# The million dollar conjecture you’ve never heard of…

Curating a blog like this one and writing about imaginary stuff like Fermat’s Lost Theorem means that you get the occasional comment of the form: I have a really short proof of a famous open problem in math. Can you check it for me? Usually, the answer is no. But, about a week ago, a reader of the blog that had caught an omission in a proof contained within one of my previous posts, asked me to do just that: Check out a short proof of Beal’s Conjecture. Many of you probably haven’t heard of billionaire Mr. Beal and his $1,000,000 conjecture, so here it is: Let $a,b,c$ and $x,y,z > 2$ be positive integers satisfying $a^x+b^y=c^z$. Then, $gcd(a,b,c) > 1$; that is, the numbers $a,b,c$ have a common factor. After reading the “short proof” of the conjecture, I realized that this was a pretty cool conjecture! Also, the short proof was wrong, though the ideas within were non-trivial. But, partial progress had been made by others, so I thought I would take a crack at it on the 10 hour flight from Athens to Philadelphia. In particular, I convinced myself that if I could prove the conjecture for all even exponents $x,y,z$, then I could claim half the prize. Well, I didn’t quite get there, but I made some progress using knowledge found in these two blog posts: Redemption: Part I and Fermat’s Lost Theorem. In particular, one can show that the conjecture holds true for $x=y=2n$ and $z = 2k$, for $n \ge 3, k \ge 1$. Moreover, the general case of even exponents can be reduced to the case of $x=y=p \ge 3$ and $y=z=q \ge 3$, for $p,q$ primes. Which makes one wonder if the general case has a similar reduction, where two of the three exponents can be assumed equal. The proof is pretty trivial, since most of the heavy lifting is done by Fermat’s Last Theorem (which itself has a rather elegant, short proof I wanted to post in the margins – alas, WordPress has a no-writing-on-margins policy). Moreover, it turns out that the general case of even exponents follows from a combination of results obtained by others over the past two decades (see the Partial Results section of the Wikipedia article on the conjecture linked above – in particular, the (n,n,2) case). So why am I even bothering to write about my efforts? Because it’s math! And math equals magic. Also, in case this proof is not known and in the off chance that some of the ideas can be used in the general case. Okay, here we go… Proof. The idea is to assume that the numbers $a,b,c$ have no common factor and then reach a contradiction. We begin by noting that $a^{2m}+b^{2n}=c^{2k}$ is equivalent to $(a^m)^2+(b^n)^2=(c^k)^2$. In other words, the triplet $(a^m,b^n,c^k)$ is a Pythagorean triple (sides of a right triangle), so we must have $a^m=2rs, b^n=r^2-s^2, c^k =r^2+s^2$, for some positive integers $r,s$ with no common factors (otherwise, our assumption that $a,b,c$ have no common factor would be violated). There are two cases to consider now: Case I: $r$ is even. This implies that $2r=a_0^m$ and $s=a_1^m$, where $a=a_0\cdot a_1$ and $a_0,a_1$ have no factors in common. Moreover, since $b^n=r^2-s^2=(r+s)(r-s)$ and $r,s$ have no common factors, then $r+s,r-s$ have no common factors either (why?) Hence, $r+s = b_0^n, r-s=b_1^n$, where $b=b_0\cdot b_1$ and $b_0,b_1$ have no factors in common. But, $a_0^m = 2r = (r+s)+(r-s)=b_0^n+b_1^n$, implying that $a_0^m=b_0^n+b_1^n$, where $b_0,b_1,a_0$ have no common factors. Case II: $s$ is even. This implies that $2s=a_1^m$ and $r=a_0^m$, where $a=a_0\cdot a_1$ and $a_0,a_1$ have no factors in common. As in Case I, $r+s = b_0^n, r-s=b_1^n$, where $b=b_0\cdot b_1$ and $b_0,b_1$ have no factors in common. But, $a_1^m = 2s = (r+s)-(r-s)=b_0^n-b_1^n$, implying that $a_1^m+b_1^n=b_0^n$, where $b_0,b_1,a_1$ have no common factors. We have shown, then, that if Beal’s conjecture holds for the exponents $(x,y,z)=(n,n,m)$ and $(x,y,z)=(m,n,n)$, then it holds for $(x,y,z)=(2m,2n,2k)$, for arbitrary $k \ge 1$. As it turns out, when $m=n$, Beal’s conjecture becomes Fermat’s Last Theorem, implying that the conjecture holds for all exponents $(x,y,z)=(2n,2n,2k)$, with $n\ge 3$ and $k\ge 1$. Open Problem: Are there any solutions to $a^p+b^p= c\cdot (a+b)^q$, for $a,b,c$ positive integers and primes $p,q\ge 3$? PS: If you find a mistake in the proof above, please let everyone know in the comments. I would really appreciate it! This entry was posted in Reflections, Theoretical highlights by spiros. Bookmark the permalink. ## About spiros Spyridon Michalakis does research on quantum many-body physics and topological quantum order at Caltech's Institute for Quantum Information and Matter, where he is also the manager for outreach activities. ## 4 thoughts on “The million dollar conjecture you’ve never heard of…” 1. It would be great to congratulate you to$1 million but sorry, I completely fail to understand the proof. Where did you get that there is a Pythagorean triangle? The case with a Pythagorean triangle is surely a very special and trivial case to discuss. What about three generic odd exponents like 15, 17, 19? This may be reduced to prime exponents 3, 17, 19 or 5, 17, 19 but not more than that.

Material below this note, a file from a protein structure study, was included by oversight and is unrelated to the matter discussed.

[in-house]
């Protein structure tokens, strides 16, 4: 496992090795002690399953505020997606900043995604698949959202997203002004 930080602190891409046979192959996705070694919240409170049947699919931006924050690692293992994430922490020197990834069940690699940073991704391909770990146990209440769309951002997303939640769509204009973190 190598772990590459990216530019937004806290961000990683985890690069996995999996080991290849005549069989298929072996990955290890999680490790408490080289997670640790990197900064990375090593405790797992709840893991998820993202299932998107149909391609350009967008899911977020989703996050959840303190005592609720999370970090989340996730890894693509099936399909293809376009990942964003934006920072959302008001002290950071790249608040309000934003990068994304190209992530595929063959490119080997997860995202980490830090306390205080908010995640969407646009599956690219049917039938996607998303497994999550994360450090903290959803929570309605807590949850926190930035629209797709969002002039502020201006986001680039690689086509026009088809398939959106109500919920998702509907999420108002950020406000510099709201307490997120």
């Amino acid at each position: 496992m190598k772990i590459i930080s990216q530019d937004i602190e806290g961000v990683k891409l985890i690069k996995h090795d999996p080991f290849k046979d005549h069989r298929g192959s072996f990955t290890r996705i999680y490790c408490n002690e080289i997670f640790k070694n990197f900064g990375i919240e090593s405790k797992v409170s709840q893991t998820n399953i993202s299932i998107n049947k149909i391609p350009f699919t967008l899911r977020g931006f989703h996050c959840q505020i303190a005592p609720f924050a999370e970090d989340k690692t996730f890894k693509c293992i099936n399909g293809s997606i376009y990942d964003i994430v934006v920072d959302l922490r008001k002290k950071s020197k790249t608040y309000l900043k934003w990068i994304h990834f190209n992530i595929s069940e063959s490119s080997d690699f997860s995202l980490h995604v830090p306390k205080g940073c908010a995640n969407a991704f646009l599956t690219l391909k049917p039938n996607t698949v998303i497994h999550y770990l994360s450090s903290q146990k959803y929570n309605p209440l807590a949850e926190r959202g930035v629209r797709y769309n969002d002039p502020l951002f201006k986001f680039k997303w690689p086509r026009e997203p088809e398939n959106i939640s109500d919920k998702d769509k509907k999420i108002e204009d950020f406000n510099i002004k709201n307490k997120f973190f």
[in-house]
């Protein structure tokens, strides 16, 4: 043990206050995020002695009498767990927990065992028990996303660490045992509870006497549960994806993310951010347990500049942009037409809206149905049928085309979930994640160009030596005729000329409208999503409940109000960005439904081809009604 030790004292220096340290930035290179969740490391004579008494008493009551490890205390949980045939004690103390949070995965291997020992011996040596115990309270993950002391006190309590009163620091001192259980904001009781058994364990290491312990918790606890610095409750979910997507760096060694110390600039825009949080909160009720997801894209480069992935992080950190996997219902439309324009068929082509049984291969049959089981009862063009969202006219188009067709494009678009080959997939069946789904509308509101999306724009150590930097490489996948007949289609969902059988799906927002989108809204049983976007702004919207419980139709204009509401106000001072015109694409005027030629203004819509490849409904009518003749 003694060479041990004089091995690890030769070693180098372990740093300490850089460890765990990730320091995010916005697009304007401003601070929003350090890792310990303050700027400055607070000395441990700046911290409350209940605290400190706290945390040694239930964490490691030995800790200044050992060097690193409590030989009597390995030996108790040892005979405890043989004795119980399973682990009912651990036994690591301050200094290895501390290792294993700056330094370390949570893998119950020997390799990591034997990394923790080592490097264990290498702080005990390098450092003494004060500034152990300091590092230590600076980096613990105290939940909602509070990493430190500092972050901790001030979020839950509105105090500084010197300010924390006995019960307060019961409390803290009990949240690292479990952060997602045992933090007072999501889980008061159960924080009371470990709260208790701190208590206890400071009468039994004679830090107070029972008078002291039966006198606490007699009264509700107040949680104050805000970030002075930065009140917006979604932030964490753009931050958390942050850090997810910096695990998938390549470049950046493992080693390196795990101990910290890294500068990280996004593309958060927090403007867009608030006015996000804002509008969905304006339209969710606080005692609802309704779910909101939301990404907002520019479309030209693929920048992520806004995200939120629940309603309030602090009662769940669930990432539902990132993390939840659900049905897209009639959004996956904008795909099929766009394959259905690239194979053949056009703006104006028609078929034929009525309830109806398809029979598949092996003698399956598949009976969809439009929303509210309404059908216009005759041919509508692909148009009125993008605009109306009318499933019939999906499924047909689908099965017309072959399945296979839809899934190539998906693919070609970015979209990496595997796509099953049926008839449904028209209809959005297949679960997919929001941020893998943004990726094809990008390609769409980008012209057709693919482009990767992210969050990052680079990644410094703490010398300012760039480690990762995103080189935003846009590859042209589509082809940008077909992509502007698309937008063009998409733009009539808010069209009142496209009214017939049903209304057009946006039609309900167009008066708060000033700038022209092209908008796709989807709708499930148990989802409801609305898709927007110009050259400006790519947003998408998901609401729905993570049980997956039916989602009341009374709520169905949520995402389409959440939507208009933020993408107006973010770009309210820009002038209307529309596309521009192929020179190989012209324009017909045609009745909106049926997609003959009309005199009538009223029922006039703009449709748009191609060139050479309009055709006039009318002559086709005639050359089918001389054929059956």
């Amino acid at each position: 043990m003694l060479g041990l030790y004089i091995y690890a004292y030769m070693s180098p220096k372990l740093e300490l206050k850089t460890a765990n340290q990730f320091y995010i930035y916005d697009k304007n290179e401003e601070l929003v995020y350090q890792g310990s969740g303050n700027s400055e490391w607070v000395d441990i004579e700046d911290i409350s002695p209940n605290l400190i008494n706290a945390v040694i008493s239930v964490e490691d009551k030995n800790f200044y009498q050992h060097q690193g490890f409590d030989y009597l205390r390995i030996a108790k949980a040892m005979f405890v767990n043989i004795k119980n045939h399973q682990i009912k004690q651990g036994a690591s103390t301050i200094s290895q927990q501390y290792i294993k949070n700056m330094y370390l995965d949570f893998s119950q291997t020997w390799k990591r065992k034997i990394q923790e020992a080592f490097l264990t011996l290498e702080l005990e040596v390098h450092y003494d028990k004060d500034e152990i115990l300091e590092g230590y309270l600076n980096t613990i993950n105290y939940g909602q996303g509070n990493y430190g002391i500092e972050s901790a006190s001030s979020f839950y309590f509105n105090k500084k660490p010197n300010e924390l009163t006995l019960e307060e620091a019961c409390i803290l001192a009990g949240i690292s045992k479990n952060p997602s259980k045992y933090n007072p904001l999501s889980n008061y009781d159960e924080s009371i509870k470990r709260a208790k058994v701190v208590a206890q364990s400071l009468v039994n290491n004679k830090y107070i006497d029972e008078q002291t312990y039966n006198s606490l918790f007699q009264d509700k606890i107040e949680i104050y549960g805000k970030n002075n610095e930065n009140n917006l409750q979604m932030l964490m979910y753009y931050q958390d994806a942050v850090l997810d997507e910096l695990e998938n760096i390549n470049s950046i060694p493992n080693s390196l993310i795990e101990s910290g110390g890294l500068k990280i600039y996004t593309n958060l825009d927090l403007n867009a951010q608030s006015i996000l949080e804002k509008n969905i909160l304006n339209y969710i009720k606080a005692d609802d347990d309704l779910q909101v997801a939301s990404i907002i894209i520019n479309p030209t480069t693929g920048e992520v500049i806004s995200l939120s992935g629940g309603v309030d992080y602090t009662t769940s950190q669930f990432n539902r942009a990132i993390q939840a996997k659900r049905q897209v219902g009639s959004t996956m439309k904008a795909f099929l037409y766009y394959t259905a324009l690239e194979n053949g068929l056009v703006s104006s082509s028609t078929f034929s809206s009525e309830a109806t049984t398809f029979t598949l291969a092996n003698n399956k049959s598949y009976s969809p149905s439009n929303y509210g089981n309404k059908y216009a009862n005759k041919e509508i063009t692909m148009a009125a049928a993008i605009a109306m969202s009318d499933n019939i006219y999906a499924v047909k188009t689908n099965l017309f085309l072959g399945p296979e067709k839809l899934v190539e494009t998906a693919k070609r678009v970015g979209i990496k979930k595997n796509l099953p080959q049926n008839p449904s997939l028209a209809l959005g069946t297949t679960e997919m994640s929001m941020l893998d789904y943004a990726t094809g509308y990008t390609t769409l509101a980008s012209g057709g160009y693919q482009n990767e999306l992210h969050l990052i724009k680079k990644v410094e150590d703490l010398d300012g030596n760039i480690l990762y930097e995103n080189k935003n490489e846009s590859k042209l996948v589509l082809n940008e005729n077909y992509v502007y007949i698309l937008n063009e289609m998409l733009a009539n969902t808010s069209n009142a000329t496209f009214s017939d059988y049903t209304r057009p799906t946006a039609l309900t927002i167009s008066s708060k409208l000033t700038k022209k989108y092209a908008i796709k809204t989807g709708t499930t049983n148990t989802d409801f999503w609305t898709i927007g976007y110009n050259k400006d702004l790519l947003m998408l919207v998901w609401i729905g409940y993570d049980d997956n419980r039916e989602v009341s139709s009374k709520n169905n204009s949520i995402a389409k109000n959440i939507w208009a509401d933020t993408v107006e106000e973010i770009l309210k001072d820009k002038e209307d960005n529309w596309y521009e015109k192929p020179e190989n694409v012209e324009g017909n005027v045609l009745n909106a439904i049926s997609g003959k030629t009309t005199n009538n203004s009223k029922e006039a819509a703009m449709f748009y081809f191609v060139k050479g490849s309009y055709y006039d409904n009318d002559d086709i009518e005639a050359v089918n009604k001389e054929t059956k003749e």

• Dear Lubos,

I am considering the even exponent case, not the general one.

>

• I see, sorry for having missed that. You should urge him to give you half a million, then. 😉 Or at least \$125,000.

• I would be happy with honorable mention for an elegant proof.